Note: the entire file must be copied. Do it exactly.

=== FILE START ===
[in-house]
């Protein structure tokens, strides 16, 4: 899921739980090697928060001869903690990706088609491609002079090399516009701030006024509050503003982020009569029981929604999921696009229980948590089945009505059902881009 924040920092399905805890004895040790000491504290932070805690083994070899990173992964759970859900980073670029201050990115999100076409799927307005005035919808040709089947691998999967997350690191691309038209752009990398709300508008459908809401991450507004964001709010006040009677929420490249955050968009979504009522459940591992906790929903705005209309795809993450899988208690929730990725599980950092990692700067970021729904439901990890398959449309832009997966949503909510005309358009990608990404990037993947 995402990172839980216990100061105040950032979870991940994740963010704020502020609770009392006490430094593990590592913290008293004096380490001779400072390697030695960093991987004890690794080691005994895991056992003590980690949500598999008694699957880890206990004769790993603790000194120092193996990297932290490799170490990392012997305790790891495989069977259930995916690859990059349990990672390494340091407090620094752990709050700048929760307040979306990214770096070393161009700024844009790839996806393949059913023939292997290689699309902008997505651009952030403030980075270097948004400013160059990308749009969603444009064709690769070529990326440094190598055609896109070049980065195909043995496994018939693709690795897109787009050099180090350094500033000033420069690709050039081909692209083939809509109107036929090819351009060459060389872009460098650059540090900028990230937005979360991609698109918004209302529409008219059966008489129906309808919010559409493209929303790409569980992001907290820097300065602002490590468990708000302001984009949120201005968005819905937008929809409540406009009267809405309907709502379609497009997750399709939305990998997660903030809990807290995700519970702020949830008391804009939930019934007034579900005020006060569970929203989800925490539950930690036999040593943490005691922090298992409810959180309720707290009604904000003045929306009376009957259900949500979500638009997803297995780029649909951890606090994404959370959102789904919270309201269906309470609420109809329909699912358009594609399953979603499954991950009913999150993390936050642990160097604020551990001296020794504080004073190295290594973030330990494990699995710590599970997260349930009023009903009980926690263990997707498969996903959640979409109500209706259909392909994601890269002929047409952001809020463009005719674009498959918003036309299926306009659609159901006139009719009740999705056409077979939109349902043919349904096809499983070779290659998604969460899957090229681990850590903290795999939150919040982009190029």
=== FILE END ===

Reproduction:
[in-house]
């Protein structure tokens, strides 16, 4: 899921739980090697928060001869903690990706088609491609002079090399516009701030006024509050503003982020009569029981929604999921696009229980948590089945009505059902881009 924040920092399905805890004895040790000491504290932070805690083994070899990173992964759970859900980073670029201050990115999100076409799927307005005035919808040709089947691998999967997350690191691309038209752009990398709300508008459908809401991450507004964001709010006040009677929420490249955050968009979504009522459940591992906790929903705005209309795809993450899988208690929730990725599980950092990692700067970021729904439901990890398959449309832009997966949503909510005309358009990608990404990037993947 995402990172839980216990100061105040950032979870991940994740963010704020502020609770009392006490430094593990590592913290008293004096380490001779400072390697030695960093991987004890690794080691005994895991056992003590980690949500598999008694699957880890206990004769790993603790000194120092193996990297932290490799170490990392012997305790790891495989069977259930995916690859990059349990990672390494340091407090620094752990709050700048929760307040979306990214770096070393161009700024844009790839996806393949059913023939292997290689699309902008997505651009952030403030980075270097948004400013160059990308749009969603444009064709690769070529990326440094190598055609896109070049980065195909043995496994018939693709690795897109787009050099180090350094500033000033420069690709050039081909692209083939809509109107036929090819351009060459060389872009460098650059540090900028990230937005979360991609698109918004209302529409008219059966008489129906309808919010559409493209929303790409569980992001907290820097300065602002490590468990708000302001984009949120201005968005819905937008929809409540406009009267809405309907709502379609497009997750399709939305990998997660903030809990807290995700519970702020949830008391804009939930019934007034579900005020006060569970929203989800925490539950930690036999040593943490005691922090298992409810959180309720707290009604904000003045929306009376009957259900949500979500638009997803297995780029649909951890606090994404959370959102789904919270309201269906309470609420109809329909699912358009594609399953979603499954991950009913999150993390936050642990160097604020551990001296020794504080004073190295290594973030330990494990699995710590599970997260349930009023009903009980926690263990997707498969996903959640979409109500209706259909392909994601890269002929047409952001809020463009005719674009498959918003036309299926306009659609159901006139009719009740999705056409077979939109349902043919349904096809499983070779290659998604969460899957090229681990850590903290795999939150919040982009190029």